Tuesday, April 1, 2008

April is National Child Abuse Prevention Month

April has been designated National Child Abuse Prevention Month. Many organizations committed to safeguarding the well-being of children advise that public awareness and early intervention are key to spotting and preventing child abuse. The community should not feel any hesitation to intervene on abusive relationships, for the sake of the individual and the community. Intentional, aggressive behavior from one; that endangers the well-being and physical safety of another, is not a private matter; it is everybody's business.
Child abuse can be one or a multiple of the following forms of abuse: physical, sexual, emotional, verbal or neglect. It can be directly delivered as in name-calling, ignoring, terrorizing, over criticism, corruption or, by witholding attention. It can be indirectly shown or unintentionally delivered like in the case of children who witness domestic violence. Repeated actions from an abusive parent or caregiver leads to a child feeling worthless, unloved, damaged or unattractive, unwanted or, valued only if the child serves another's needs. Verbal abuse is like "hitting a child with words."
Child abuse has its social costs as it can delay the child's development or cause mental and emotional disorders. Though physical injuries heal over time, emotional abuse can last forever. The emotionally-abused requires counseling for support and to minimize the ill effects the individual's actions may create on society. Parental verbal abuse can lead to physical aggression in children. The verbally-abused child can grow to be a self-critical adult prone to depression and anxiety.
What are the signs of an abused child? A child may be verbally agressive and may break or throw things during angry outbursts. Withdrawn behavior or rocking and curled in a fetal position while hiding under furniture, and urinating in places other than the toilet are common signs. A child may equate negative things they hear about themselves as the reason for why something goes wrong. Physical injuries such as broken bones or teeth, burns and bruises that are unlikely to be the result of accidents may have been caused by a physically violent adult.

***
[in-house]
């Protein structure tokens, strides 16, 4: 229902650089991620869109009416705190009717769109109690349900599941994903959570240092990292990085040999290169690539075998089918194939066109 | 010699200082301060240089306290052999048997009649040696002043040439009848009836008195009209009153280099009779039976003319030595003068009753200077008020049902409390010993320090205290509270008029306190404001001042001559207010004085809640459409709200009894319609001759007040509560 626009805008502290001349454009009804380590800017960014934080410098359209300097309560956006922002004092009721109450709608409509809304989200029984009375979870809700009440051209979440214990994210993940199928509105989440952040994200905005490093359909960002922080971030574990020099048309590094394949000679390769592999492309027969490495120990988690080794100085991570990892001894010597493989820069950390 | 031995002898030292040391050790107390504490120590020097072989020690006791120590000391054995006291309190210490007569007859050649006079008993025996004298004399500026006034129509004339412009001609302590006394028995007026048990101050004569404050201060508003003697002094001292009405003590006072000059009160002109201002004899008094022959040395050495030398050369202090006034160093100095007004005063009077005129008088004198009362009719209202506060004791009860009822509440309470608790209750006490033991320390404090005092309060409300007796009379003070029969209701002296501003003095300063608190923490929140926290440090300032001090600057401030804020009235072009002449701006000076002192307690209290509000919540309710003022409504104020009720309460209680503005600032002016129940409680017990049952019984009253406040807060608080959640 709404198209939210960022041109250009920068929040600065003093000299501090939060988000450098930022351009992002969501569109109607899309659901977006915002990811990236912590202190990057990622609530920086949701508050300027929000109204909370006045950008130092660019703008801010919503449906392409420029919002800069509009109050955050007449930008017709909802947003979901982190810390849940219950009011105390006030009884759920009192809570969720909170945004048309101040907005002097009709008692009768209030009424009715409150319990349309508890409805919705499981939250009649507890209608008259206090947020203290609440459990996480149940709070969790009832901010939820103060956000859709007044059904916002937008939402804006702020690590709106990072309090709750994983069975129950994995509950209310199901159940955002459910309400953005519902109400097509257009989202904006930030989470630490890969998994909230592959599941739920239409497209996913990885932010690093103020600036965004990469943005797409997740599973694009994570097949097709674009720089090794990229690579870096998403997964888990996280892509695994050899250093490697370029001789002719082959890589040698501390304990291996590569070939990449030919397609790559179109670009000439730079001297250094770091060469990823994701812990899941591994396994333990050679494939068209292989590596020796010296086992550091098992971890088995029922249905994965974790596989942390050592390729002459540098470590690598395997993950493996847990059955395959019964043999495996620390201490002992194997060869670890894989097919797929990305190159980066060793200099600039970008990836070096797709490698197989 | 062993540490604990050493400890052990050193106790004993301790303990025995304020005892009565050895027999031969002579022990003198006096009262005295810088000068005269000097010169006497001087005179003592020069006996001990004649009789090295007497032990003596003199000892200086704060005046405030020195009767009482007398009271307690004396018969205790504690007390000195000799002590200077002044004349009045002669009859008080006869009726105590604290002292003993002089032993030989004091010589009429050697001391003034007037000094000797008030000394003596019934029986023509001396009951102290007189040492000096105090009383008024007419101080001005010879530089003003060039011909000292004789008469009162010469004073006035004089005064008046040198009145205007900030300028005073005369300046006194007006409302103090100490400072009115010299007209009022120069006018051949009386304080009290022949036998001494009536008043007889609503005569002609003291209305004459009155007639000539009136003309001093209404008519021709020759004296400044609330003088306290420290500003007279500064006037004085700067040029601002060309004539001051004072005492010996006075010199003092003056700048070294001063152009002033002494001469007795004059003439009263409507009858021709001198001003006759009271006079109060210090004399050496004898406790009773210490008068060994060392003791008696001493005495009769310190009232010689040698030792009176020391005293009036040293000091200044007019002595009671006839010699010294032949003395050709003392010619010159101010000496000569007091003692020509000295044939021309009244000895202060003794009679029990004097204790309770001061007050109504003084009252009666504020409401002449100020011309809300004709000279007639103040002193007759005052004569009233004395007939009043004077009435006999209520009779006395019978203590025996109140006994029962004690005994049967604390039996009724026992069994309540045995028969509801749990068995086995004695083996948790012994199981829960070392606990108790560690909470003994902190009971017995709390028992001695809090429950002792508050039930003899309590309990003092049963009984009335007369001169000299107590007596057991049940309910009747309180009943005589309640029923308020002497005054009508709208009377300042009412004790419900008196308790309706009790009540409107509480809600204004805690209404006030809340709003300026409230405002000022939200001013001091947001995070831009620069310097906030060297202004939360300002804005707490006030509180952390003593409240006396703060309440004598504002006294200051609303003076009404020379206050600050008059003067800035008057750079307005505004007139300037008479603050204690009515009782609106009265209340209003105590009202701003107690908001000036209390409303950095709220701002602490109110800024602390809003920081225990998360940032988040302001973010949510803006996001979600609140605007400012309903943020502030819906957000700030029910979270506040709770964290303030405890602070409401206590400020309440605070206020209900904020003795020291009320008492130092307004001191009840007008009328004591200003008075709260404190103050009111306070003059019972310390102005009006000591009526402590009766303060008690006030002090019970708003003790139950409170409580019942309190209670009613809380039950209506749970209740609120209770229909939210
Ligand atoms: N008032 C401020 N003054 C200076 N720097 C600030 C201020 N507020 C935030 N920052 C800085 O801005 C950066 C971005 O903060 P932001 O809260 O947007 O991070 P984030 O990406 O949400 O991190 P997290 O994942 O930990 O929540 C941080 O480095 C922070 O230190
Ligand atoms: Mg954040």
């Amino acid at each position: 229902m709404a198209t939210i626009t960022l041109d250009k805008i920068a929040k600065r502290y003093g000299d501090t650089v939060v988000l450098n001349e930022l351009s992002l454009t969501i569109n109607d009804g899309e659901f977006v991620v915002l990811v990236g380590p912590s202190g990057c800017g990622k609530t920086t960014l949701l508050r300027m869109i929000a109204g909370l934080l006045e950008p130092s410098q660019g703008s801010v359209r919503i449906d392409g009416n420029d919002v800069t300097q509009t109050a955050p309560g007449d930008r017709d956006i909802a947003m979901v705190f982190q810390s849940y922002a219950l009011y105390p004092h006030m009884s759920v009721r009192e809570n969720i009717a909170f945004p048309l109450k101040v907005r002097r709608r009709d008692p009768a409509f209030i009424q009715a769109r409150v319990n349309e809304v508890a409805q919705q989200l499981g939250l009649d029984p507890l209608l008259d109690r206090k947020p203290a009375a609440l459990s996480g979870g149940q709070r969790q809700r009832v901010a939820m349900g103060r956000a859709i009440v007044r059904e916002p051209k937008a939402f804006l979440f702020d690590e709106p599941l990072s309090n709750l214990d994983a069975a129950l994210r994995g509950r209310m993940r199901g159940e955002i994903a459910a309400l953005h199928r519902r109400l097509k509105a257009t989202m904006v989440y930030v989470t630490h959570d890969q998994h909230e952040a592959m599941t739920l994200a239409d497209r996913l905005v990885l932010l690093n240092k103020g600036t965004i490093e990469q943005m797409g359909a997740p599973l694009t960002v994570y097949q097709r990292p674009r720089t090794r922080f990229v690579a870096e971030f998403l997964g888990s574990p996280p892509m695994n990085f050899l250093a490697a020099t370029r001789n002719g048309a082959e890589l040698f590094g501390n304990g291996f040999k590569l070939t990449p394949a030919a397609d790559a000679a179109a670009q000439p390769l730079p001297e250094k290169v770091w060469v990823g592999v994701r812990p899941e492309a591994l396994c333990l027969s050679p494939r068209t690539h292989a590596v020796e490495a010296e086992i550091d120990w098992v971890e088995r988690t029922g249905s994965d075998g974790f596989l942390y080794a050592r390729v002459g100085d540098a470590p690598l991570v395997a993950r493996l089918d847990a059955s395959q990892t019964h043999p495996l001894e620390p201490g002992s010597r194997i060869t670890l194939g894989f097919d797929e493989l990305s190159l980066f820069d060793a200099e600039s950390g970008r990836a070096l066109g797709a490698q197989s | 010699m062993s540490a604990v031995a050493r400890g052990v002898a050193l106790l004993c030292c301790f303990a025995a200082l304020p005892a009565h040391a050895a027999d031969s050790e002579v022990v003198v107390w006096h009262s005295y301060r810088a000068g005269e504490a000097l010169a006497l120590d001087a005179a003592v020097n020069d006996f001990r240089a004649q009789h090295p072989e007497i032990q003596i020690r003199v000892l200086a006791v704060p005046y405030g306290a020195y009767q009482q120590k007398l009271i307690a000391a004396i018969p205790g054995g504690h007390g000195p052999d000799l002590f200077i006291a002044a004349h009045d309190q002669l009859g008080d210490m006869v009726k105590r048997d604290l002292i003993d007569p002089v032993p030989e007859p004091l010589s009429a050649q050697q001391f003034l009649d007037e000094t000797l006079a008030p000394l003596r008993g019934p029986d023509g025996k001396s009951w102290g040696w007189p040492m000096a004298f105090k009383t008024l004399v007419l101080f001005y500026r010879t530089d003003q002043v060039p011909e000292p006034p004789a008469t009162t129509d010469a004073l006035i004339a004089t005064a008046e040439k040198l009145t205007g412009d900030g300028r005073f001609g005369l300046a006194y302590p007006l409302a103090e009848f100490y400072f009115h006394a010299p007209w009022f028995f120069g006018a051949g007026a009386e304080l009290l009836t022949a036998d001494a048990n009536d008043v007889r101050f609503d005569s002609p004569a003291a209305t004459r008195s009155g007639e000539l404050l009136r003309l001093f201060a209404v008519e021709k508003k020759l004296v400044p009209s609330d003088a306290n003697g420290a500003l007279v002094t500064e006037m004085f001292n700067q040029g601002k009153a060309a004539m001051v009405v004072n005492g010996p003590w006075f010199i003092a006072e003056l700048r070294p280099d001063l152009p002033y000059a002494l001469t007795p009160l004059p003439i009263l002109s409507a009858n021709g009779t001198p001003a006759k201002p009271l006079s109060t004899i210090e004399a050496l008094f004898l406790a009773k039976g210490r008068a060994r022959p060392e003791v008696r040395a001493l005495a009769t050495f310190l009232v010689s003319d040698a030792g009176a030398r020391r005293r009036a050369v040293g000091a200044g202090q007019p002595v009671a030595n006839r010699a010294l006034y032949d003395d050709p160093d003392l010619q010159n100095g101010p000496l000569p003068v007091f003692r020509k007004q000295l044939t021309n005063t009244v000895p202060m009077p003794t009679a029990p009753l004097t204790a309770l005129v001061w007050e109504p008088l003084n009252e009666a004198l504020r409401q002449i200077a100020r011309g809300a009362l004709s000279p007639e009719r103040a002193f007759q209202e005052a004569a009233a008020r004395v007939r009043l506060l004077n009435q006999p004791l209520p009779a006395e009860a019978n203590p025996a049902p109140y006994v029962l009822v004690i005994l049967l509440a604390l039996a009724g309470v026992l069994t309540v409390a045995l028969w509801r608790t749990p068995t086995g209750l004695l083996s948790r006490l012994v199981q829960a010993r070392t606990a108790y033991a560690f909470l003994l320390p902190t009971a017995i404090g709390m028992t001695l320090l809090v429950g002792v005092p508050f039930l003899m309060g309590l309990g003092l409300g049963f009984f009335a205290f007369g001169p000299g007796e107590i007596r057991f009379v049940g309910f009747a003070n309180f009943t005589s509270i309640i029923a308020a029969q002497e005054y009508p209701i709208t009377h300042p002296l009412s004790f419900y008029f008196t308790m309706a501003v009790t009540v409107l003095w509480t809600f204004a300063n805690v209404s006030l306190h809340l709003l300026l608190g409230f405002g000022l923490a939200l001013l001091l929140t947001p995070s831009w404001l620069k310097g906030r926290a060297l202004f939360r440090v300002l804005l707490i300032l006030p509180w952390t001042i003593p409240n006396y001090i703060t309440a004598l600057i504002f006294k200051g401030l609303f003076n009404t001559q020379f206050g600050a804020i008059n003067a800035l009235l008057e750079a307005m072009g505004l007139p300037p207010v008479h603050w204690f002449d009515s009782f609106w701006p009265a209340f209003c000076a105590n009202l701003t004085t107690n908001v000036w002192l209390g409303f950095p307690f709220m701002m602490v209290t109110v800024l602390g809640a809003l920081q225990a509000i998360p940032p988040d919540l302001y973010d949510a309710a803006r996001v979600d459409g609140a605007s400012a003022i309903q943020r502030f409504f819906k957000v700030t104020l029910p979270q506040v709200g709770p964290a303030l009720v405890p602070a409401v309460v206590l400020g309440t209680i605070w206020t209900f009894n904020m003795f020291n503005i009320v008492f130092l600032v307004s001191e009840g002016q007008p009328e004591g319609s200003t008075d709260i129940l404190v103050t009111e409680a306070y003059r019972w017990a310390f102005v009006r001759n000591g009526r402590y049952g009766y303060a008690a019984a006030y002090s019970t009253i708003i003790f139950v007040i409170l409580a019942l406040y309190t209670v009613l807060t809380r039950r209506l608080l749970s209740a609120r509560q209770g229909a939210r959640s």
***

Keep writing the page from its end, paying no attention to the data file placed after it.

Should a child confide in you about feeling unsafe and unloved; or if you suspect that a child is in an abusive relationship, Childhelp®, a non-profit organization committed to helping victims of child abuse and neglect, offers the following guidelines:
Ask leading questions
Make promises
Notify the parents or the caretaker
Provide a safe environment (be comforting, welcoming and a good listener)
Tell the child it was not his/her fault
Listen carefully
Document the child's exact quotes
Be supportive, not judgmental
Know your limits
Tell the truth and make no promises
Ask ONLY the following questions as asking any additional questions may contaminate a case:
What happened?
Who did this to you?
Where were you when this happened?
When did this happen?
Call your local law enforcement agency • Call your local Child Protective Services Agency • Call the 24-Hour Childhelp® National Child Abuse Hotline to be connected with an appropriate agency. The Childhelp National Child Abuse Hotline, 1-800-4-A-CHILD, is dedicated to the prevention of child abuse and is staffed 24 hours a day.

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